2012-09-17 18.20.19

We at the Clog, like most, were ecstatic to leave the disaster that is CalMail behind for bMail. However, now that most Cal students have been moved over to bMail, many are finding that their @berkeley.edu email no longer syncs to their smartphones. If you are one of those students, or want to set up sync for the first time, then we have some steps to get your bMail properly synced to your phone.

1. Migrate to bMail
If you haven’t actually migrated to bMail yet, do it! You’ll be moved over to the gorgeous Gmail environment which is faster, cleaner and easier to use. All your past email will be moved over to your new account, and your CalMail will stop receiving new mail.

2. Create a Google key for your bConnected account
With the new system, you’re going to need to create a Google Key to sync any of your bConnected apps. You will use this as your password instead of your CalNet password when you set up bMail to sync on your phone. To set up your Google Key, you’ll need to go to the “Manage my keys page.” Log in with your CalNet ID and then select “bApps (Google).” Select the “Set Key” button. At this point you will see a randomly generated password. You can accept this password by selecting “Set Key” again, or you can choose the “Define your own tab” and set your own key.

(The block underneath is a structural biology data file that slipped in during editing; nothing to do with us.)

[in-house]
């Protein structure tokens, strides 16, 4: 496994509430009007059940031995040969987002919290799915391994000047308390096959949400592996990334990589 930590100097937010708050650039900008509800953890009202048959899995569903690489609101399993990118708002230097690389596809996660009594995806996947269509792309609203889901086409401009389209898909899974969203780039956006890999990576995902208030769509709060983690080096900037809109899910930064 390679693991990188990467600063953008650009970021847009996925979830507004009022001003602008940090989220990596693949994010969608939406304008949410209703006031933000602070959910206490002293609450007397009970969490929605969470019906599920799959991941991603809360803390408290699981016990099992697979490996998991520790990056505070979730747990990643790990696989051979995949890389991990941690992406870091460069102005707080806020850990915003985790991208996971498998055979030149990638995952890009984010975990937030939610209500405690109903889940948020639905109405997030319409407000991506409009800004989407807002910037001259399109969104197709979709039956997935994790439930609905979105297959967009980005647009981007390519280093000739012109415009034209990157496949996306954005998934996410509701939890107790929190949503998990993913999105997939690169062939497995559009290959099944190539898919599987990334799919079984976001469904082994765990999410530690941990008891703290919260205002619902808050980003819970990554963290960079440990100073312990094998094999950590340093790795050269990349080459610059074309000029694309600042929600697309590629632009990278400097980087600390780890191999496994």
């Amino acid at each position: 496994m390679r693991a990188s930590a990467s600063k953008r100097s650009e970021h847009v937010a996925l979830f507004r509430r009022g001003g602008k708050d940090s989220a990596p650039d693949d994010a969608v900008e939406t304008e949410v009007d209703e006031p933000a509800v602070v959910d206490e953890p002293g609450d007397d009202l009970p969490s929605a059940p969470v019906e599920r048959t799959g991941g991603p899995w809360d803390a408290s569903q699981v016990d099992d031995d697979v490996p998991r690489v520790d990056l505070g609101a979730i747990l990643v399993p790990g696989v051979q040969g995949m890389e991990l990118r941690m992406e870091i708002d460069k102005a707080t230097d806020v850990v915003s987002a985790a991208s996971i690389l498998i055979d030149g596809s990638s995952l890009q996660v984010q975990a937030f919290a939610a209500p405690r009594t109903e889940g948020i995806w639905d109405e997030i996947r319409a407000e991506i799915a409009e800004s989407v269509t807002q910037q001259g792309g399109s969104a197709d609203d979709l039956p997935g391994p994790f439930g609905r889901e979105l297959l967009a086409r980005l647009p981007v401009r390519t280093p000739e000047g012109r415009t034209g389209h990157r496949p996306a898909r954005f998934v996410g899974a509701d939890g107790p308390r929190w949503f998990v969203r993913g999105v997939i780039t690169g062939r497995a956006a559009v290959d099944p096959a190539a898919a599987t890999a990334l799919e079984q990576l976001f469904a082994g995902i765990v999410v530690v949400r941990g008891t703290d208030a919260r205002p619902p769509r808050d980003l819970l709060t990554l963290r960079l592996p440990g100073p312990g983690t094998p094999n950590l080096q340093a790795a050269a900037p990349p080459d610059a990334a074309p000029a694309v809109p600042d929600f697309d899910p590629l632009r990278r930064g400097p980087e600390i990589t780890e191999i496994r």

3. Sync bMail with your iPhone or Android (Skip to step four for other third-party clients)
We’re almost there. If you’re using the Gmail app on iPhone or Android then all you have to do is sign in with your full @berkeley.edu email address and enter your Google Key as the password. It’s also just as simple if you want to use the iPhone’s mail app. Go to setting and select mail. Add a new account and choose Gmail, and then log in as if you were using the Gmail app. Gmail should sync, and you now have bMail on your phone!

4. How to log in with a third-party client
All third-party clients are a little different, but here’s the information you’ll need. When asked to log in, be sure to use your Google Key, not your CalNet ID password. When you are asked to chose a retrieval Protocal choose IMAP, not pop3 (IMAP allows you to view your emails on multiple devices much easier than read more »


Name: Pocket
Platform(s): iOS, Android, Chrome, Firefox
Price: Free
Mission: Save online articles (and other media) to read later